March Madness is here in more ways than one! Your students may be thinking about basketball and watching for their favorite teams to win. In honor of March Madness, I thought I’d share teaching ideas with a basketball twist.
Great Books with a Basketball Theme
Of course, one of the first options with a basketball theme is to use biographies of basketball greats. The kiddos in your classroom have a list of their favorites no doubt, and you can find biographies of most of them. There are great books out for Stephen Curry, Michael Jordan, Lebron James, and many others.
Other options we can find are picture books about parts of these players’ lives. Salt in His Shoes, The Boy Who Never Gave Up, The Boy Who Became the King, and Dream Big are just a few you might check out.
Finally, we can bring in nonfiction skills with informational texts on how the game is played. One that looked really great to me is Let’s Talk Basketball. It had all of the nonfiction elements, and we’re using it this week for teaching nonfiction text features. You can download the flipbook by clicking the image to the left. The nonfiction features are those listed in the first grade standard, so it doesn’t include them all. Even so, it would work well in a station for grades 1-3 I think.
Literacy Activities with a Basketball Theme
With the basketball tournament in progress already, this may be an activity you look at for next year (at least I plan to! ?). I see this as a great way to highlight great literature whether the book wins or not. The title and author are out there for display, and that gets kids interested in reading them. Kids could even do their own book brackets, and if you look up March Madness Reading on TPT, you’ll see several grade level options. Here are a few others you might check out:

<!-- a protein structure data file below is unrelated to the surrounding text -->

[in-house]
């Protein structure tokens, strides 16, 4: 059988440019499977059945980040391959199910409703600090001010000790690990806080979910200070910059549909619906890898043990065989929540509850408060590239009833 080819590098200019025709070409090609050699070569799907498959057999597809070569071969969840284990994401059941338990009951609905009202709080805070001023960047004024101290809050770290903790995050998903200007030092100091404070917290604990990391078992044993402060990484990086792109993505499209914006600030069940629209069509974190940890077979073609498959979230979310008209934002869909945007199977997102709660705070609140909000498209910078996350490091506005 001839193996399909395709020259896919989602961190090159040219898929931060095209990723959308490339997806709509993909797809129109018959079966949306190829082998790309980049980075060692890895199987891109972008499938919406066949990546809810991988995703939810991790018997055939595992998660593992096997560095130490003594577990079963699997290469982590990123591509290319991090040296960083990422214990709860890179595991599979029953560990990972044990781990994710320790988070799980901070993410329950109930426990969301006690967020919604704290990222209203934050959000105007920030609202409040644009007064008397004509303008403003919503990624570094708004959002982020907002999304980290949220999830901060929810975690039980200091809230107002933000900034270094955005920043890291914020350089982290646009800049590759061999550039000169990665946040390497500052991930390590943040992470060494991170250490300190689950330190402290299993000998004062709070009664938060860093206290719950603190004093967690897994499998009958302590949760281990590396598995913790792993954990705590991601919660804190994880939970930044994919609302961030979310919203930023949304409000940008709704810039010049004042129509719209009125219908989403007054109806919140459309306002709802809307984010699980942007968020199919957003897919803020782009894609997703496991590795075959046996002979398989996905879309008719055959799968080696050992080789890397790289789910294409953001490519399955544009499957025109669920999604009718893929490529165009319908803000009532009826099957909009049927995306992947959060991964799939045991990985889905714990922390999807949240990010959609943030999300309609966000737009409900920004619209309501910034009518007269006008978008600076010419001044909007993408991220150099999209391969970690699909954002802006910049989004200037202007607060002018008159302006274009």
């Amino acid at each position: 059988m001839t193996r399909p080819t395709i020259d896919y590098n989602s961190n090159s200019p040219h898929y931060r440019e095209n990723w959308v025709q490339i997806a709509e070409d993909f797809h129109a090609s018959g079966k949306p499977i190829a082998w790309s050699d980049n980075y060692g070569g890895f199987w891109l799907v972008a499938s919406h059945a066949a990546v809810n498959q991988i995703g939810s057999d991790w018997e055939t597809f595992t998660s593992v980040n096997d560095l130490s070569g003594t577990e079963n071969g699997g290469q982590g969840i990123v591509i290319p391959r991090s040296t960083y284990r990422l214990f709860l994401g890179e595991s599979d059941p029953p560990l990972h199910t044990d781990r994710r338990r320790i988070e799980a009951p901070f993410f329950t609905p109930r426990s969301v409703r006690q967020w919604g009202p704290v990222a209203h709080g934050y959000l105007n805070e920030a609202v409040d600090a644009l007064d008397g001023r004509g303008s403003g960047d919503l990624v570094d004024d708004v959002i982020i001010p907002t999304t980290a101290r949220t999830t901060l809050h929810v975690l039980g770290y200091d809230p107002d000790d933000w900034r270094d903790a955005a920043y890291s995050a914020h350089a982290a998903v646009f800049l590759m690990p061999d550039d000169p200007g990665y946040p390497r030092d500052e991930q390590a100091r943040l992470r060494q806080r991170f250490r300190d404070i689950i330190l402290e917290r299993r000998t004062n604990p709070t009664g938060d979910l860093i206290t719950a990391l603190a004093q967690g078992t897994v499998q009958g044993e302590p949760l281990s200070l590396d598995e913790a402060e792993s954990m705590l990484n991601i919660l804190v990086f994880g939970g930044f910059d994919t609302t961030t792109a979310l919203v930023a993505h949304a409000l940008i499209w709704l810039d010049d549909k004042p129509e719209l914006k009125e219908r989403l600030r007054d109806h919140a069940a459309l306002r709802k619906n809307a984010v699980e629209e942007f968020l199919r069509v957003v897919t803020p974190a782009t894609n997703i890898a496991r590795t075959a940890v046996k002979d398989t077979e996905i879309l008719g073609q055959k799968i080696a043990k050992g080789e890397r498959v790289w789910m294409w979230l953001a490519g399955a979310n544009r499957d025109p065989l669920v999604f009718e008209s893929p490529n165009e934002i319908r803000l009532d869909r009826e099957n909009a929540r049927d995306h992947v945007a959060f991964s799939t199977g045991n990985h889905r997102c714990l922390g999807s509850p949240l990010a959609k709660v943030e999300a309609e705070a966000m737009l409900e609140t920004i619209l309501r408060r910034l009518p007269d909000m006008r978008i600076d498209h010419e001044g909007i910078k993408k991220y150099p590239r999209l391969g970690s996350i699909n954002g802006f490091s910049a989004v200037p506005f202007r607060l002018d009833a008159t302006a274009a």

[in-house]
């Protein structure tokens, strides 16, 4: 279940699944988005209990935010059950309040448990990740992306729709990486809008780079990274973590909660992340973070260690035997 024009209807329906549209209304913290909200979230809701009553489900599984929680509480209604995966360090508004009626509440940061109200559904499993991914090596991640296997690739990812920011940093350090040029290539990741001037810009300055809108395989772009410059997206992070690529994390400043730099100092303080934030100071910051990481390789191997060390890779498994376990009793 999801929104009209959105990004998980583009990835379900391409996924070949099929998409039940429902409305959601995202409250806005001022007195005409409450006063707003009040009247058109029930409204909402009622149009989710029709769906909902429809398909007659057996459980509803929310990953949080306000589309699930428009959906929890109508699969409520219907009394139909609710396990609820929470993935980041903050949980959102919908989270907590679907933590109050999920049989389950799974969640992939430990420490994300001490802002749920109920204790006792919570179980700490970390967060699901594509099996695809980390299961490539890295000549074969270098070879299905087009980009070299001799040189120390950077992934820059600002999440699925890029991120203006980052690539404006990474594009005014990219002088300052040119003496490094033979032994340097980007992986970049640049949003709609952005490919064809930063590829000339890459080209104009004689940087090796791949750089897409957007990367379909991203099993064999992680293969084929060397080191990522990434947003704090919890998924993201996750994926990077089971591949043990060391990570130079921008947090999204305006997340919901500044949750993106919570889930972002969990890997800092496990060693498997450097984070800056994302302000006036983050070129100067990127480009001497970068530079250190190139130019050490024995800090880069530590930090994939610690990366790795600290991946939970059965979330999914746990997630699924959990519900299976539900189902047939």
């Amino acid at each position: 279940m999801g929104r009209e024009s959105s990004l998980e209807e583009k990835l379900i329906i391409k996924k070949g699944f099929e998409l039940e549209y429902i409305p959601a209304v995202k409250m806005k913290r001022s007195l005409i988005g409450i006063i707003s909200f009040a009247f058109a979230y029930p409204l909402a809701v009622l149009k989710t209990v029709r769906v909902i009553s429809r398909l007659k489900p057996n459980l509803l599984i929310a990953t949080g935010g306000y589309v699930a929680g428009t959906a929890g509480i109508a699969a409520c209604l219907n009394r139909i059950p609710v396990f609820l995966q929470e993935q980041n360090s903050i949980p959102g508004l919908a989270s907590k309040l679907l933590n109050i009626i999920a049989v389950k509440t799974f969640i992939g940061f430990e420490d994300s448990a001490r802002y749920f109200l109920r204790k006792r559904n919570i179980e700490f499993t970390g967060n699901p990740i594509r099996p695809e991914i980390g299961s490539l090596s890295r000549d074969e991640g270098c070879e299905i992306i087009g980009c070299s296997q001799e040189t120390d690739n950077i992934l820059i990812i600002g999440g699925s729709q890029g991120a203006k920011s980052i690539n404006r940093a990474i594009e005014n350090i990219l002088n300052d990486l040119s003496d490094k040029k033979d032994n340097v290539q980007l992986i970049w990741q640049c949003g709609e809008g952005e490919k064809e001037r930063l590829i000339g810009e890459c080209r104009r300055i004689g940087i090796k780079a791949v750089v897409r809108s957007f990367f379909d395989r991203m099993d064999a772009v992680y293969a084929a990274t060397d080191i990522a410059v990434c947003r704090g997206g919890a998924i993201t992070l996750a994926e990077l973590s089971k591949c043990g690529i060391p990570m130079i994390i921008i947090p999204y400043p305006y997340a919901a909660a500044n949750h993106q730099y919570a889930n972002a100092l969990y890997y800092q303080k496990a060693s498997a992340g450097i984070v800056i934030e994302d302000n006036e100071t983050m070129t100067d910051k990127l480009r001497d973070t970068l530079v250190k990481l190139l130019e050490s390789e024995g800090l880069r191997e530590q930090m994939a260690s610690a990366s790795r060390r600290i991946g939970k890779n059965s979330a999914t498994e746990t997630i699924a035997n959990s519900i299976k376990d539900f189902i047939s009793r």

Build Fluency with a Basketball Themed Poem
For students in the middle grades (2-4), this poetry set might work well. This is an original poem written by yours truly, and I hope the little sports fans in your room enjoy it. It comes with printables to address comprehension and work work skills too. Throughout the week, you can use the first page for repeated reading, for marking phrases, for word hunts (sightwords), and for word study. Research shows that repeated readings improves phrasing and fluency rate. Try it and see how you like it. If your kids do, there is a whole set of poems featuring 9 different sports [HERE]
Cross Curriculum Materials with a Basketball Theme
This freebie looks so fun, and I can see this being a great team building, cross curricular activity. I love the idea of problem solving and team planning to build oral skills. Kids need LOTS of oral discussion, and activities such as this capitalize on these skills. Teachers can also bring in writing skills by having kids write the directions for how they build the basketball tower.
During March Madness, it is a lot of fun to research basketball greats. These close reading sets feature two players, Lebron James and Stephan Curry. They work well for teaching close reading procedures as well as questioning skills such as analyzing question types and finding text evidence to support thinking.
This freebie is focused on professional basketball versus NCAA, but since March highlights basketball, it might work well. Reader’s Theater is a fantastic teaching strategy for building fluency, comprehension, and questioning. This freebie from my friend, Erin at Mrs. Beers Language Arts Class is perfect for your little sports fans.
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Children love playing, watching, and talking about sports, and because they find sports exciting, why not take advantage of that excitement and include sports themes in our teaching. You may find these activities fun this year, but just in case you want to wait til next year, here is a pin image you can use. I hope your team (if you have on in the tournament) does well.